Cold and snowy weather does not stop these two-wheeled commuters

MIDDLEBURY — Despite sub-freezing temperatures this time of year, some Vermonters are bundling up extra warmly and making their way to work without the comfort of a heated car.
For myriad reasons that include health and fitness, environmental responsibility, and financial savings, many members of the Addison County community choose to rely on bicycles as their primary form of transportation.
“It’s the way we enjoy getting around,” said Middlebury resident Rebekah Irwin, of her family’s dedication to biking.
Middlebury residents have likely spotted Irwin and husband Blake Harrison, along with their daughters — five-year-old Ruby and eight-year-old Dahlia — cycling around town on a Yuba family bicycle. It’s a light, compact, larger-than-usual bike that can hold child seats and large grocery bags.
“The bike adapts to whatever I’m doing,” said Irwin.
She credits a business trip she took to Amsterdam with inspiring her family’s transition to bicycling. In Europe, Irwin noted, “everyone’s lives are oriented around getting places by foot or by bicycle.”
They chose to live in town in part to be able to live with only one car, which Harrison uses to get to work. For Irwin and the girls, the morning starts with a ride to Mary Hogan, after which Irwin cycles across the Cross Street bridge to get to work at Middlebury College, where she is head of Collections and Digital Initiatives. Mid-afternoon, Harrison returns with the car, gets on his own bike, and picks the girls up at school.
Getting her family where they need to go in Middlebury is easy enough, Irwin said.
“Middlebury was designed for walking and horses,” she said. “We should be able to exist without cars!”
Indeed, many members of the community do. One is Molly Costanza-Robinson, an avid cyclist who has lived in “biking meccas” throughout the country including Madison, Wis., and Tucson and Flagstaff, Ariz.
She judges that Middlebury’s cycling population falls into niches depending on families or groups of friends, but she is working on building up a cycling community.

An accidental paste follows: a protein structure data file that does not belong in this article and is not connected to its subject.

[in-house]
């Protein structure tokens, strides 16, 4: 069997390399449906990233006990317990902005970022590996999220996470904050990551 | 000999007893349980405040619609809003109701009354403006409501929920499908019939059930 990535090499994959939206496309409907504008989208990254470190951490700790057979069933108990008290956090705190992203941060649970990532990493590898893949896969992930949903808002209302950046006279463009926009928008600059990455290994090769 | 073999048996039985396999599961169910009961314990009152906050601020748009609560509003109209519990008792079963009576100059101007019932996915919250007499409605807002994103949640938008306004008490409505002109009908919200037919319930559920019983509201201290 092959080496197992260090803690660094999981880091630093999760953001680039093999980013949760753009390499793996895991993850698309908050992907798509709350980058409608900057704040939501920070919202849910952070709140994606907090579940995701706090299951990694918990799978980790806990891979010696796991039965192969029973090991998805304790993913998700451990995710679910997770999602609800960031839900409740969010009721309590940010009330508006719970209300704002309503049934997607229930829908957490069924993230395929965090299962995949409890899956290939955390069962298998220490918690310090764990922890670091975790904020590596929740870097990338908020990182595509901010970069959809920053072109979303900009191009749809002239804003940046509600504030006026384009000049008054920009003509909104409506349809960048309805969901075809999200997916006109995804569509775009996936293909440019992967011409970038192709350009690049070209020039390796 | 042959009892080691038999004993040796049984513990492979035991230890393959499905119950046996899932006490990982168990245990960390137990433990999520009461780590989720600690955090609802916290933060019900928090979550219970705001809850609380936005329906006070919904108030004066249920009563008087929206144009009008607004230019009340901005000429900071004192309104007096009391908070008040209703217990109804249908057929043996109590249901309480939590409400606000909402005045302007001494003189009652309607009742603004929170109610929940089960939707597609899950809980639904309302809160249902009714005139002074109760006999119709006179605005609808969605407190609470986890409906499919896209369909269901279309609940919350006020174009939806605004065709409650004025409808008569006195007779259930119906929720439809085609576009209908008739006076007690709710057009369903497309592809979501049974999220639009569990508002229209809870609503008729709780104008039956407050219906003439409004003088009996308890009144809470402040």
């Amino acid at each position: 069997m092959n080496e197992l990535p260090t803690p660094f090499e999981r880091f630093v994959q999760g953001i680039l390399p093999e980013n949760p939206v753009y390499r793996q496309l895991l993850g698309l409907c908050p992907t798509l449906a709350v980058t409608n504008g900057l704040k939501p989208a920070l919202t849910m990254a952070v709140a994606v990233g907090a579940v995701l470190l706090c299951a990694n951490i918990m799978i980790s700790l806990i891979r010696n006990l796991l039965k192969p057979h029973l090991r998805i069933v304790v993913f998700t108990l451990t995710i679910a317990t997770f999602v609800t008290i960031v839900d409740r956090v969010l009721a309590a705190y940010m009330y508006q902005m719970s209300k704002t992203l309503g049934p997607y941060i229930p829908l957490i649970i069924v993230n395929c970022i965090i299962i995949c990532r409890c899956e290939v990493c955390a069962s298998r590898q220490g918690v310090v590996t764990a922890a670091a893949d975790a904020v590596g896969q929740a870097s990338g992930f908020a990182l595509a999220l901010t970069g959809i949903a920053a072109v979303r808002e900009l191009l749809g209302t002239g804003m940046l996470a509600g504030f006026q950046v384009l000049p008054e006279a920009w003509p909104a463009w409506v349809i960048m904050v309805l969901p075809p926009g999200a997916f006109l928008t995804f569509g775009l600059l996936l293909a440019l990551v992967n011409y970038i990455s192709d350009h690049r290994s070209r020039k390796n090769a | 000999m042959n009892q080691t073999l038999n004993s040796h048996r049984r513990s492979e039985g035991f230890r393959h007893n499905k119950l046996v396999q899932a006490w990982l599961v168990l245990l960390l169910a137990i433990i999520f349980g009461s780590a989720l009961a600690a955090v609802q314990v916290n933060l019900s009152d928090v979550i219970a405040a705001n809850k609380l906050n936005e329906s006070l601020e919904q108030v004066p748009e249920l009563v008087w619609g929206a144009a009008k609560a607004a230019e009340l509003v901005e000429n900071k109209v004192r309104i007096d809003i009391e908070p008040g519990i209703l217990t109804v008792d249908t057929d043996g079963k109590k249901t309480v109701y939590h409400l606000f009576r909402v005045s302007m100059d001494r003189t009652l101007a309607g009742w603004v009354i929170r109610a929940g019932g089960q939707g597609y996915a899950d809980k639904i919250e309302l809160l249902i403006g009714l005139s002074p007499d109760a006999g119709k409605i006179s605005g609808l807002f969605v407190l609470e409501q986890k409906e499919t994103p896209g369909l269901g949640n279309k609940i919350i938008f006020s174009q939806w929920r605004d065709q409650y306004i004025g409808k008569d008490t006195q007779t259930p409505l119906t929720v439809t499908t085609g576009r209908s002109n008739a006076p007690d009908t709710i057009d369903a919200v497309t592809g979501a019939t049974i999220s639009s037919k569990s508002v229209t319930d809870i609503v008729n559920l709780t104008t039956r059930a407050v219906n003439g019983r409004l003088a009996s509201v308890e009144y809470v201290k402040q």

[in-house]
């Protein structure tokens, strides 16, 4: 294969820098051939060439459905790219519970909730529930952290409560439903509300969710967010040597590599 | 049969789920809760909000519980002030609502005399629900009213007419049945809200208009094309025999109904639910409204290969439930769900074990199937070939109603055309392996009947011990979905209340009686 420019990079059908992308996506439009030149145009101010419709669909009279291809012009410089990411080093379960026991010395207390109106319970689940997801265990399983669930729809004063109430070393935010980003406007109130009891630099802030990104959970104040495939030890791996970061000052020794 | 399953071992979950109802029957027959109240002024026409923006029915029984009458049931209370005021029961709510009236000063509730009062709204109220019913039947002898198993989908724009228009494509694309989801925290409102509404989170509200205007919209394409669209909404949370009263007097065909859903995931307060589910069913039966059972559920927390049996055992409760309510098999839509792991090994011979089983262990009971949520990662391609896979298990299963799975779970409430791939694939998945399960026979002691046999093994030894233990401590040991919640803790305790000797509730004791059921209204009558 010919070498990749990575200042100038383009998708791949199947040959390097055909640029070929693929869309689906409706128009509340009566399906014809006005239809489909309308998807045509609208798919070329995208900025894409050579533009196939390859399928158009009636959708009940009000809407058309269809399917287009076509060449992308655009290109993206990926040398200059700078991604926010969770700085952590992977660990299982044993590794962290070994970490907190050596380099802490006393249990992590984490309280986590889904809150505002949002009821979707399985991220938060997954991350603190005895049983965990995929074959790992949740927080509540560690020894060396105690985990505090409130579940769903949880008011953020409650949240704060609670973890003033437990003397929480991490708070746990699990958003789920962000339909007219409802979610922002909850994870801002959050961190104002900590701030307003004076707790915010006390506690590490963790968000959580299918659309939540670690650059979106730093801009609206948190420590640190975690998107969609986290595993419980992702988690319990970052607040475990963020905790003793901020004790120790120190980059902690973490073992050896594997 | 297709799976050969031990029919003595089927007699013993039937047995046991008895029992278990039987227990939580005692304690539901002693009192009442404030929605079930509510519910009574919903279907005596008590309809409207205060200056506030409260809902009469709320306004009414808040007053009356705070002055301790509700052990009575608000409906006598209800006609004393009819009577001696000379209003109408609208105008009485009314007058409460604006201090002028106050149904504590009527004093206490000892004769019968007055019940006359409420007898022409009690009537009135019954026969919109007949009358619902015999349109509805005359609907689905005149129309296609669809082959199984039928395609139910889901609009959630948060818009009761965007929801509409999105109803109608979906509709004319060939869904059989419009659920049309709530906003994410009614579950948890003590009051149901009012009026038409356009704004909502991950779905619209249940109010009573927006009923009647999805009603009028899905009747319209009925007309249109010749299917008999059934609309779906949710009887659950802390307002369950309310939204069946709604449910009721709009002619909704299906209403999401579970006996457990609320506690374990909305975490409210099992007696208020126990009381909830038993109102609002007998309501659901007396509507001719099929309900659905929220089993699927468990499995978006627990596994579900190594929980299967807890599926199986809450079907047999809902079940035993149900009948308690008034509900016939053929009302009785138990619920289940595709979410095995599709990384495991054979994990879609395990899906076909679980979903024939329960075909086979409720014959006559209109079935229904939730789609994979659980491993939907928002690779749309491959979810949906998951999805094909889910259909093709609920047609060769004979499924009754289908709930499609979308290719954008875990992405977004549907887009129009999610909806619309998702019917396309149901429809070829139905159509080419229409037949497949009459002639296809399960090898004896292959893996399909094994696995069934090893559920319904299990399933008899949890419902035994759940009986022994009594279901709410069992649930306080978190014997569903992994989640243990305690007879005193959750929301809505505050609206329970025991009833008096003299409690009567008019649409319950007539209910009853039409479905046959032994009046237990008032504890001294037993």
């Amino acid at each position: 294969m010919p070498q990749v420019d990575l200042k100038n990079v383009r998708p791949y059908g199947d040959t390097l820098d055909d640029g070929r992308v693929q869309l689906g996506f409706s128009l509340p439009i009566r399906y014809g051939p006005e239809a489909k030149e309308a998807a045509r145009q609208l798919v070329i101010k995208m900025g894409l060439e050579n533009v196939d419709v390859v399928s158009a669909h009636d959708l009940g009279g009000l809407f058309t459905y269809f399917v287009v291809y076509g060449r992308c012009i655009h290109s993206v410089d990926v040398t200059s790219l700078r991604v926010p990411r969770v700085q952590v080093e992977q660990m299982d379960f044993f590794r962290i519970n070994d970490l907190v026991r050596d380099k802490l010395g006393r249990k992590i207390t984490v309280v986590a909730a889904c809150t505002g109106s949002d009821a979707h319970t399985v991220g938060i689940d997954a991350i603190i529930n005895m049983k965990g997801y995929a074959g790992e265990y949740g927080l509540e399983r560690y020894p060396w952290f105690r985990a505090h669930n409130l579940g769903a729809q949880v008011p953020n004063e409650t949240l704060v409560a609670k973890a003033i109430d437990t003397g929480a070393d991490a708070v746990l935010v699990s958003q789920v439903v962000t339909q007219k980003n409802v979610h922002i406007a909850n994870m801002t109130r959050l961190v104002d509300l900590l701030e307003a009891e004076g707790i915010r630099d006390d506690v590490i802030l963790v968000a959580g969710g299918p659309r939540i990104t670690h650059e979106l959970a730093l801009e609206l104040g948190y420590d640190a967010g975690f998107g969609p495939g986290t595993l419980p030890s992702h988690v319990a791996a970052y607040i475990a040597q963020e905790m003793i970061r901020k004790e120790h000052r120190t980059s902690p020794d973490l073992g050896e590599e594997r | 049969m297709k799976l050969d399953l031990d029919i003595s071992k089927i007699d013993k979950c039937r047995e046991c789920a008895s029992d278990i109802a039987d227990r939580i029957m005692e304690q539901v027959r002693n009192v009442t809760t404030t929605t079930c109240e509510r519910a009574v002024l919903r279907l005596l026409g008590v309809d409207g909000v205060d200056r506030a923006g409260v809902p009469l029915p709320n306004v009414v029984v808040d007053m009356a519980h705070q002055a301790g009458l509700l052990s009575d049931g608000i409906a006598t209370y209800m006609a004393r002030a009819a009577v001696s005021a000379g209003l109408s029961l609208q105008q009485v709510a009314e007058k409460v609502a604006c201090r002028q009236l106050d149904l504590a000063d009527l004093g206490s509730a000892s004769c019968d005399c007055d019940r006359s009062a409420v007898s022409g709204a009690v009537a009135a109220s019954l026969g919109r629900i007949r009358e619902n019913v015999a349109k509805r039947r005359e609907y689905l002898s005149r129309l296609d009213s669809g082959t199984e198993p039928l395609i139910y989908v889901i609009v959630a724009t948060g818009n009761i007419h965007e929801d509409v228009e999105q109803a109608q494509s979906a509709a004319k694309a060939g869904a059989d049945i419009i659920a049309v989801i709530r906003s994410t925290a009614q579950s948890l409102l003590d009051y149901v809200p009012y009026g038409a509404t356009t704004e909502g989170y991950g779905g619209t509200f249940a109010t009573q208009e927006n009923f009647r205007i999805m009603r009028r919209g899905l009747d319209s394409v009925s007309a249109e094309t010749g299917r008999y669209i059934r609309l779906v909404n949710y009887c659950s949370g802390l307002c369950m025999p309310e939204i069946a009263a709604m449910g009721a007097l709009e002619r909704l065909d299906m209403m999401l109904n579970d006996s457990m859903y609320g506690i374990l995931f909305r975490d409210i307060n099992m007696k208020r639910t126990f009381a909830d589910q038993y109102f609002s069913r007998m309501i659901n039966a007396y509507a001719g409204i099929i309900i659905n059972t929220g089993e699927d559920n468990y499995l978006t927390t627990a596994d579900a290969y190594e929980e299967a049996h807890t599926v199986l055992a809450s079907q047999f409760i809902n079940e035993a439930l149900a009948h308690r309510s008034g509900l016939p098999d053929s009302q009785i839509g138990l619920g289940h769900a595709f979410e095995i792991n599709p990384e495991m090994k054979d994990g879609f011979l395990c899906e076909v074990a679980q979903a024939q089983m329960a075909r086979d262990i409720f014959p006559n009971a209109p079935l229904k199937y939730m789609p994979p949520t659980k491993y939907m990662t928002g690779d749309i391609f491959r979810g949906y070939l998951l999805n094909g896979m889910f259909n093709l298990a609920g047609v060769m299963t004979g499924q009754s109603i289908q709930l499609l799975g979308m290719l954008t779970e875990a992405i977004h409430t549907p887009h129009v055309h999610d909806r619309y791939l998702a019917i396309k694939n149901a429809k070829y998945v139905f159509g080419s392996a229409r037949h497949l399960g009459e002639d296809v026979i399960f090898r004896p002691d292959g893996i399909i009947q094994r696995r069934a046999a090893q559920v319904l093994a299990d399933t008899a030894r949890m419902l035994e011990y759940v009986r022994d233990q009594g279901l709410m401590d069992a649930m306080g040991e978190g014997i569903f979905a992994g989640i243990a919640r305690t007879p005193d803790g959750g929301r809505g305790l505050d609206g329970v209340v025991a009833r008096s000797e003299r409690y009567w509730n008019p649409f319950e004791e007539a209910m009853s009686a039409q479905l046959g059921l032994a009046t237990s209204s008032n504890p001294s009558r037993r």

For the past two summers, Costanza-Robinson, an environmental studies professor at the college, has organized a Wednesday Women’s Ride for the community.
“There are a lot of people, especially women, I found, that were very intimidated by biking,” said Costanza-Robinson. “(They think that) you have to wear certain clothes, and you have to be super fit, and you have to be a racer on a road bike. I wanted to encourage people who didn’t fit that mold to hop on a bike and try it out! I think it’s a healthy thing to do, and it’s fun and it can be very social.”
Costanza-Robinson commutes year-round herself.
“My colleagues used to look at what I was wearing and decide whether or not I’d ridden that day,” she recalled. “And very quickly, they realized that no matter what I was wearing I had still ridden.”
Commuting on a bike, she said, is not difficult if you make a few adjustments.
“Get your bike outfitted,” she advised. “And have a comfortable bike.”
Fancy gear is not required — Costanza-Robinson commutes on a bike that her husband assembled for under $50. Her fancy bikes are tucked away during the winter months so they aren’t damaged by weather conditions and salted roads.
Though biking instead of driving is a leap for most people, it is definitely doable with a few adjustments to a simple and comfortable bicycle. Costanza-Robinson suggests fenders, a bell, and lights for riding home in the dark.
“It’s easier than most people think,” she said.

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